3D printing leader Stratasys Ltd. has called off its merger with Desktop Metal Inc. after its shareholders voted down terms of the previously announced agreement.
The Stratasys board now is exploring strategic alternatives for the company, based in Rehovot, Israel. In a Sept. 28 news release, officials said those steps could include a strategic transaction, potential merger, business combination or sale.
"We have decided to undertake a comprehensive and thorough review of all available strategic alternatives," said Dov Ofer, chairman of Stratasys' board of directors.
"We are entering this review as the leader in the additive manufacturing space and will continue to execute our strategy, powered by innovation and profitable growth, which has led Stratasys to outpace the competition," Ofer said in the release.
Stratasys and Burlington, Mass.-based Desktop Metal had announced the merger in May. It would have been an all-stock deal valued at $1.8 billion. Both firms are leaders in the 3D printing market and have complementary products. The combined firm was expected to generate sales of $1.1 billion by 2025.
The deal was approved by both firms' boards but needed shareholder approval. Existing Stratasys shareholders would have owned approximately 59 percent of the combined firm, with legacy Desktop Metal stockholders owning the remaining 41 percent.
The merger would have ended a tumultuous period for Stratasys, which rejected several buyout offers from Nano Dimension Ltd. earlier this year, most recently in mid-April. Stratasys officials said at the time that the offer "continues to substantially undervalue Stratasys … and is not in the best interests of Stratasys and its shareholders."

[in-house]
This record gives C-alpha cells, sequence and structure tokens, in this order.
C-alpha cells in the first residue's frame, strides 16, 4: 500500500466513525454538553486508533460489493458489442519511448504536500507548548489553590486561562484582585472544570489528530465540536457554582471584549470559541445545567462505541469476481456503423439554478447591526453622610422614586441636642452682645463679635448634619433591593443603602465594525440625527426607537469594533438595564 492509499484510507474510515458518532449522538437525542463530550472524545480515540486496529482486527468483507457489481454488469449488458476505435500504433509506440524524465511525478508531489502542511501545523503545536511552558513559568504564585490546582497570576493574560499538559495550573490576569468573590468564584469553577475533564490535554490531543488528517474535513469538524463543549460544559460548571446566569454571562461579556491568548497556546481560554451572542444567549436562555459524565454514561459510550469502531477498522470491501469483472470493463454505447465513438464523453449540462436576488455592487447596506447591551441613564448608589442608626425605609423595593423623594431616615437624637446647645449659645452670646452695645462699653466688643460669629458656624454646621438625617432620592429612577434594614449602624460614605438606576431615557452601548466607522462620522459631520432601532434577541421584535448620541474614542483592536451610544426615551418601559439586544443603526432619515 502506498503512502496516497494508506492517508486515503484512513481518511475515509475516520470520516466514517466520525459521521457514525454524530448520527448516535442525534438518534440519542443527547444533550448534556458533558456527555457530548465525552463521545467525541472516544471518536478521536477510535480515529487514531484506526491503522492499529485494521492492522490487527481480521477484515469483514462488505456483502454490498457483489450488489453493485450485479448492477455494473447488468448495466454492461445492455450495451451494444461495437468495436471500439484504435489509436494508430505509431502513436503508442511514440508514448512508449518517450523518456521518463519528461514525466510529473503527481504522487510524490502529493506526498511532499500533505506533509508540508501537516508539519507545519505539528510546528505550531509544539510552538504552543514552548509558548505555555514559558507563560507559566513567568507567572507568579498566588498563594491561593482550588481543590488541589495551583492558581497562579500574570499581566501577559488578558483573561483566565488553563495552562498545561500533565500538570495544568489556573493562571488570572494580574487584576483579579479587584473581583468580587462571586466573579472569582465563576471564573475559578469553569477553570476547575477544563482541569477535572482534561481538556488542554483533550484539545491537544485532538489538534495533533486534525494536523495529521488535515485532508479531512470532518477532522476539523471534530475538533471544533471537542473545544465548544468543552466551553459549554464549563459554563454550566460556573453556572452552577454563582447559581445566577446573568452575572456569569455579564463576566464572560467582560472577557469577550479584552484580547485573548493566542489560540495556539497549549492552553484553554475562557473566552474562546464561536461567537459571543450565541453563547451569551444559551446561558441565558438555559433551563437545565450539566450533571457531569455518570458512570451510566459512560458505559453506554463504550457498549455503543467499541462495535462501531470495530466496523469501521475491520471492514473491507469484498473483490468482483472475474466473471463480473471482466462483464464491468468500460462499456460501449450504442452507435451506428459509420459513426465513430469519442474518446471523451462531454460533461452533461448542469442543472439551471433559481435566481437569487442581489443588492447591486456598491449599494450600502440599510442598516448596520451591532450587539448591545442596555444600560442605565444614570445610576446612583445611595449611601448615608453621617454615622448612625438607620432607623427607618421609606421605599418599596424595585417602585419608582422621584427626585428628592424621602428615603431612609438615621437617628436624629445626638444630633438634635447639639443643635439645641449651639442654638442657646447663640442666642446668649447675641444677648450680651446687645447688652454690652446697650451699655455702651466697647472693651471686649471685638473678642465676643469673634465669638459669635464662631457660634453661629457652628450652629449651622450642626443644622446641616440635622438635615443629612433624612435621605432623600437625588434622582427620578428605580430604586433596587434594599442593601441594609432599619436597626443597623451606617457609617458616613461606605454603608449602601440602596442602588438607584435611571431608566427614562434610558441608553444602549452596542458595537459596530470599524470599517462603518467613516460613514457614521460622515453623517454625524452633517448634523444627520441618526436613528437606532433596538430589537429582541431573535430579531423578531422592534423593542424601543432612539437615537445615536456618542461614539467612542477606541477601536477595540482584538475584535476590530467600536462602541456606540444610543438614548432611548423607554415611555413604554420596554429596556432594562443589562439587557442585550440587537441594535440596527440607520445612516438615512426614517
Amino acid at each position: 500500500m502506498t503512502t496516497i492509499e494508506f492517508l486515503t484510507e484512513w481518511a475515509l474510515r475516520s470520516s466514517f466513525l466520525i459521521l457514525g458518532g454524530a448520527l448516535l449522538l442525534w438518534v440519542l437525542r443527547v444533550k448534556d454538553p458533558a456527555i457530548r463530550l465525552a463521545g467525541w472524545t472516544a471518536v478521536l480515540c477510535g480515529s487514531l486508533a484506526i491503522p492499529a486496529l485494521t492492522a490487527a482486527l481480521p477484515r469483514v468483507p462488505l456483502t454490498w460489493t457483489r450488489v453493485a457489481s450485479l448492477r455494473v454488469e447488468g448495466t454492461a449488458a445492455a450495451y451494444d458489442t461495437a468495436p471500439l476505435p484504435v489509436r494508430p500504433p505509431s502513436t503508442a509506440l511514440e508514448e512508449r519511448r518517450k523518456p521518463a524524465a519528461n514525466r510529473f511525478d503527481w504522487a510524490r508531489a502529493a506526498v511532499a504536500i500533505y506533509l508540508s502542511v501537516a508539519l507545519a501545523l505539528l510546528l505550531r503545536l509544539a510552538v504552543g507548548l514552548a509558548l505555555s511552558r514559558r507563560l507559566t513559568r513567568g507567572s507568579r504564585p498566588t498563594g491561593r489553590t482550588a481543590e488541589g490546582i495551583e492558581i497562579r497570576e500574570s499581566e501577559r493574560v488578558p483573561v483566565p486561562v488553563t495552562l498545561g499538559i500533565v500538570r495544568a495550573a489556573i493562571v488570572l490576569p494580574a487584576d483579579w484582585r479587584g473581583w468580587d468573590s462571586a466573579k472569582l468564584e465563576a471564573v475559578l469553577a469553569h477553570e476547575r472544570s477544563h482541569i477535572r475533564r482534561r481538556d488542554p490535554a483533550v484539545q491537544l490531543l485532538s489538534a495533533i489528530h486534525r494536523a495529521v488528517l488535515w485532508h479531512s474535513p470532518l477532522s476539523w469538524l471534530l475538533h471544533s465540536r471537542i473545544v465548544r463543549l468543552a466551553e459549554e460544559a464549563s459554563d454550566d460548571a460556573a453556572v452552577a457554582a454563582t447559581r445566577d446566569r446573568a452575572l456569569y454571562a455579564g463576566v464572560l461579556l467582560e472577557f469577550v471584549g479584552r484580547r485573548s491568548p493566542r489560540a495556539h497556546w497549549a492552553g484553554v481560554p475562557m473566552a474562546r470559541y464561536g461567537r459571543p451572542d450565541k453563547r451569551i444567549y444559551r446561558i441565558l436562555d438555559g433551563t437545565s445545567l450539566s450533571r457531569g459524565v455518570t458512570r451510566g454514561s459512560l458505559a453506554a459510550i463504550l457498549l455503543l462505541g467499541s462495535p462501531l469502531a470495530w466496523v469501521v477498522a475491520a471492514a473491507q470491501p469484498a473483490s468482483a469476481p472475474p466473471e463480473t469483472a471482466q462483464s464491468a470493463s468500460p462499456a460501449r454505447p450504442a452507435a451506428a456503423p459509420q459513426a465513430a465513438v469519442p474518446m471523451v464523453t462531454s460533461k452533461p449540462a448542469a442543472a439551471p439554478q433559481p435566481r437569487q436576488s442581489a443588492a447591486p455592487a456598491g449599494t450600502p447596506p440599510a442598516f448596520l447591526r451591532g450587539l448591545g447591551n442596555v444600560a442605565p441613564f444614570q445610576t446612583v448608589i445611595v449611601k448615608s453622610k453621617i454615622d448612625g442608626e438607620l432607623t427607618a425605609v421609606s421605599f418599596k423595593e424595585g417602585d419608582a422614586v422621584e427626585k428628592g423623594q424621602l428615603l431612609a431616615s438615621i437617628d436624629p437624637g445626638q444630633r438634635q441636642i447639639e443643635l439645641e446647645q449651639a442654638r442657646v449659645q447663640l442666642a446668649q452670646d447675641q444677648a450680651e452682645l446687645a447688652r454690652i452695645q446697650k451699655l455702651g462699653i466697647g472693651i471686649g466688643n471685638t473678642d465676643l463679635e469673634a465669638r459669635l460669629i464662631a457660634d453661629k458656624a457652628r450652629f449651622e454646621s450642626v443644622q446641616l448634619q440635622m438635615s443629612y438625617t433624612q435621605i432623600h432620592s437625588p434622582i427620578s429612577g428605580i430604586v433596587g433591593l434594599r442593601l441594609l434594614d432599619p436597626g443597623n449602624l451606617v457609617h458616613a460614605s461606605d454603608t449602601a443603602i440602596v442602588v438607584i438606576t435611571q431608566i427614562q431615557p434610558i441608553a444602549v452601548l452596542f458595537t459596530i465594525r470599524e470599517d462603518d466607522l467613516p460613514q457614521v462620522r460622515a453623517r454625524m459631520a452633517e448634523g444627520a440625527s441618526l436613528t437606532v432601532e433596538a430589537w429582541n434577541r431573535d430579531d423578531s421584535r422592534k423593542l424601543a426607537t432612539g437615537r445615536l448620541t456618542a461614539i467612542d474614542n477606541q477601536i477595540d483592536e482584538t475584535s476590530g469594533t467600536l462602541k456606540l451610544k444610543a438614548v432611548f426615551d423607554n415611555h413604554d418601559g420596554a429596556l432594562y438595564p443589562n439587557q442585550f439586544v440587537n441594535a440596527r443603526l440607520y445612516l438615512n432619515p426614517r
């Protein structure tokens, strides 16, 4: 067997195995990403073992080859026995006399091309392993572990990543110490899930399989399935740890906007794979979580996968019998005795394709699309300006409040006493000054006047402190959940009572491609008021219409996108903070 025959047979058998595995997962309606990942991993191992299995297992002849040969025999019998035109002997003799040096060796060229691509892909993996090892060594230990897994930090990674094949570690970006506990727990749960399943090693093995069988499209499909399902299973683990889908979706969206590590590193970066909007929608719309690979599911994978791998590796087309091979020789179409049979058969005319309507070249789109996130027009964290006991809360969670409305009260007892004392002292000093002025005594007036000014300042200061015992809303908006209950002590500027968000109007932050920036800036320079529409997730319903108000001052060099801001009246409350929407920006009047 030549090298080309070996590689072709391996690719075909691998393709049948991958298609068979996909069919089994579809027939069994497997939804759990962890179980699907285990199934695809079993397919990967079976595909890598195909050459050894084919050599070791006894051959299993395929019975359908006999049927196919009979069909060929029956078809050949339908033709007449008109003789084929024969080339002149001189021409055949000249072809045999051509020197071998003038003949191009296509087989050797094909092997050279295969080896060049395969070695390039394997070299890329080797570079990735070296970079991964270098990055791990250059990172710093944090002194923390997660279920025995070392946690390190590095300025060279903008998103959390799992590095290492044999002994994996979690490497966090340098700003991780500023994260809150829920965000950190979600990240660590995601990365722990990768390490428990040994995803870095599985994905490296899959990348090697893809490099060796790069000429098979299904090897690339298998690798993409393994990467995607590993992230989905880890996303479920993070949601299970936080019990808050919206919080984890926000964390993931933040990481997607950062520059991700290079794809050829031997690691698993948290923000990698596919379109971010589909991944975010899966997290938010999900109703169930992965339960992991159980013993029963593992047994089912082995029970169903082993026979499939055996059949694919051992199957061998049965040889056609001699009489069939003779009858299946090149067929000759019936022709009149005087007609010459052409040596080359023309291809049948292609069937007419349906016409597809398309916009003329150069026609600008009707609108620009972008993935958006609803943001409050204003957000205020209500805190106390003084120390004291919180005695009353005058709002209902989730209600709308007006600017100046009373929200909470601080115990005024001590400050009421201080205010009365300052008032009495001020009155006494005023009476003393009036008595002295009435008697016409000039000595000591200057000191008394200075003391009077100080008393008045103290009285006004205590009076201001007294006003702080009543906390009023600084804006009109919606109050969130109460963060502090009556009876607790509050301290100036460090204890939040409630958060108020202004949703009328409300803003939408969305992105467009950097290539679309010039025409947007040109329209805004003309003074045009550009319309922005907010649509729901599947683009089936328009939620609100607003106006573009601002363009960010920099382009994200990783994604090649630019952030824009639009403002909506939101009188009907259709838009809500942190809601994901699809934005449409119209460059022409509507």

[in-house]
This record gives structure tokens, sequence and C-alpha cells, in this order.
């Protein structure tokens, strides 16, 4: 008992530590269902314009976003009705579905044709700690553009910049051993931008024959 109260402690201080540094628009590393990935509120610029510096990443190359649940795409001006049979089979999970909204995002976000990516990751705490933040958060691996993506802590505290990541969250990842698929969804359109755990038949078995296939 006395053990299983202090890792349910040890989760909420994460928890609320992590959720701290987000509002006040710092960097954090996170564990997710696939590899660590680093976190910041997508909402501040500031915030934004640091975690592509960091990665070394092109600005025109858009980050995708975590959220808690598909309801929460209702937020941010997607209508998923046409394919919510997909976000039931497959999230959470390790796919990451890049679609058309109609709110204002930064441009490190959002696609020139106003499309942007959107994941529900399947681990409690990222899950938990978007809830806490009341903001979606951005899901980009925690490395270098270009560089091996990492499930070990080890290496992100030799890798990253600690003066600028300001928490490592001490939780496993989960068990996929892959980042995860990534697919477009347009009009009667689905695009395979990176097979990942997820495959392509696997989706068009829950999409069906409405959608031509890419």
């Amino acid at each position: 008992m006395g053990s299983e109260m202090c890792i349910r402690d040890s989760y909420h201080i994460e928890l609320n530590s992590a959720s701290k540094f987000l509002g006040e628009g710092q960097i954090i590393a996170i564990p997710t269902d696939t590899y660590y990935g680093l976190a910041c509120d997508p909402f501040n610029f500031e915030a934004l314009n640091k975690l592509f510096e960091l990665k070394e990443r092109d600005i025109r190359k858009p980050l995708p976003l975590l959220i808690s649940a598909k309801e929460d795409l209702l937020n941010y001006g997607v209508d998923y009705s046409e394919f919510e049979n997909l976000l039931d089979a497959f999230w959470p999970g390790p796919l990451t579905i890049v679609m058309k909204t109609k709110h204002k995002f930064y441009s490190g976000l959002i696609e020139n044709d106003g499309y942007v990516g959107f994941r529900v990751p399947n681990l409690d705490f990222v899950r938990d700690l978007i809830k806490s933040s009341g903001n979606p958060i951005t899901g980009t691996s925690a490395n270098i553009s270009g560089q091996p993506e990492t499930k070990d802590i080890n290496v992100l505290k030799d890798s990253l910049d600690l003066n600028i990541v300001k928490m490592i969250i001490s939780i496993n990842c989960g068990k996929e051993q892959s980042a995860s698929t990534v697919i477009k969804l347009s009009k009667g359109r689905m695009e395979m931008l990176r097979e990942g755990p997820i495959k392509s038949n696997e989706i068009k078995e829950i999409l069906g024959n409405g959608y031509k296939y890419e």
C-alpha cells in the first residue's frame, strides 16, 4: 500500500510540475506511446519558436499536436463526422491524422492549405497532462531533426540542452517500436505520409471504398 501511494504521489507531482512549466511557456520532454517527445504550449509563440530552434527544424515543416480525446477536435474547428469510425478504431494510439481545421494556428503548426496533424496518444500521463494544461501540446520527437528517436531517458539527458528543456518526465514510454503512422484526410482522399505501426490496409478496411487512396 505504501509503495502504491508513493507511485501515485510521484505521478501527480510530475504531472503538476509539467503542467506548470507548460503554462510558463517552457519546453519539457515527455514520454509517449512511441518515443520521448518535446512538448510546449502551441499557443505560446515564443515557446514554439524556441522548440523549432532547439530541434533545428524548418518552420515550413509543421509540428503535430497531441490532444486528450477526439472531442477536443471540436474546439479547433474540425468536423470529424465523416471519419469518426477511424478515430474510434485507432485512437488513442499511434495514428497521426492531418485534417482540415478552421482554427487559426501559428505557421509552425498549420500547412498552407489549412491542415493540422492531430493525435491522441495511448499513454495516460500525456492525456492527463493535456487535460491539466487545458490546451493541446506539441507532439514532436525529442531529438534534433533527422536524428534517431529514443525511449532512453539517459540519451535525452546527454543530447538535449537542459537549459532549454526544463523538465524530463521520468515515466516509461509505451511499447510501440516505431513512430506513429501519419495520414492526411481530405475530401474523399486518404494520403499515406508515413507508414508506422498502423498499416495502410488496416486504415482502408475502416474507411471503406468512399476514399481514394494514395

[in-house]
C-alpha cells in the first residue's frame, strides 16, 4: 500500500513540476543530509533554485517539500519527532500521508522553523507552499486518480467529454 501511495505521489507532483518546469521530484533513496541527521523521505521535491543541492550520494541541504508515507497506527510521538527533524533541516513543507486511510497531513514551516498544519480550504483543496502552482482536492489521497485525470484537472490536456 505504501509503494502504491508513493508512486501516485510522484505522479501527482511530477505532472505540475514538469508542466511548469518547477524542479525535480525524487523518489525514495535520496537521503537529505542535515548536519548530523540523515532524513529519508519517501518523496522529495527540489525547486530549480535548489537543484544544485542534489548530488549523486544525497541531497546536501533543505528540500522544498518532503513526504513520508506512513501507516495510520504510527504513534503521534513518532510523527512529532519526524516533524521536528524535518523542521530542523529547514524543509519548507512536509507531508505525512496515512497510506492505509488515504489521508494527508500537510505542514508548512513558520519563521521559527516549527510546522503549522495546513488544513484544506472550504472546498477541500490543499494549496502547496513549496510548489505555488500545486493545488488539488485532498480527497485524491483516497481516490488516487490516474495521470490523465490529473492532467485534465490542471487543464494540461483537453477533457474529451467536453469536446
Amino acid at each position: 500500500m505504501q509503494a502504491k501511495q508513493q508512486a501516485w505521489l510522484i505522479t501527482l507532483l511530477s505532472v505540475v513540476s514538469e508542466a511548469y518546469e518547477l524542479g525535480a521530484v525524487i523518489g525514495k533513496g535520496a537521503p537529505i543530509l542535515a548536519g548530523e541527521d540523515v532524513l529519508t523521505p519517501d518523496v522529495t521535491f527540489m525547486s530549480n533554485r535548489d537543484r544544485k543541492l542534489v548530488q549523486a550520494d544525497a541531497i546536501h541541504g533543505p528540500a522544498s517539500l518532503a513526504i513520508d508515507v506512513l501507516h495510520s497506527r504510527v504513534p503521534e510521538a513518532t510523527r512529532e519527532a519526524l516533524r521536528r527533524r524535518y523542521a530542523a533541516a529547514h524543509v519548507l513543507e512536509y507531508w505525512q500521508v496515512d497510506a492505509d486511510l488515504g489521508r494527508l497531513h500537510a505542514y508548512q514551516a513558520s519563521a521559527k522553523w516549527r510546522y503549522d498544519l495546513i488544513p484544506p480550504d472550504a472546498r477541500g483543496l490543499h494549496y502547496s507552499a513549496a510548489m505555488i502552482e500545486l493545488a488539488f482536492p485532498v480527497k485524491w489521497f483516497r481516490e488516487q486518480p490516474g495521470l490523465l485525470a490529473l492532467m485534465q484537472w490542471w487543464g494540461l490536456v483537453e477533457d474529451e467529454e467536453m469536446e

The Nano deal valued Stratasys at almost $1.4 billion.
Waltham, Mass.-based Nano is the largest shareholder in Stratasys, with a stake of 14.5 percent. Both firms are major suppliers of 3D printers, materials and technology. Desktop Metal posted sales of $209 million in 2022 but reported a loss of $740 million. Officials expected sales for 2023 to be between $210 million and $260 million.
On Aug. 31, Stratasys completed the sale of the Stratasys Direct urethane facilities in Poway, Calif., to the Lamarjean Group, which operates as PolyCraft Tech. That business is based in Eden Prairie, Minn.
No purchase price was disclosed in the sale. Stratasys Direct is the on-demand parts service unit of Stratasys. Officials said in a news release that the decision to sell the "noncore" urethane facilities is part of an operational transformation that began in early 2023.
In fiscal year 2022, Stratasys had sales of about $650 million but posted a loss of almost $29 million. Earlier this year, Stratasys completed its purchase of Covestro's additive manufacturing business for almost $44 million.
On Wall Street, Stratasys' stock price began the year under $12 and peaked above $20 in mid-July, but it had declined to $13.40 in early trading Oct. 2.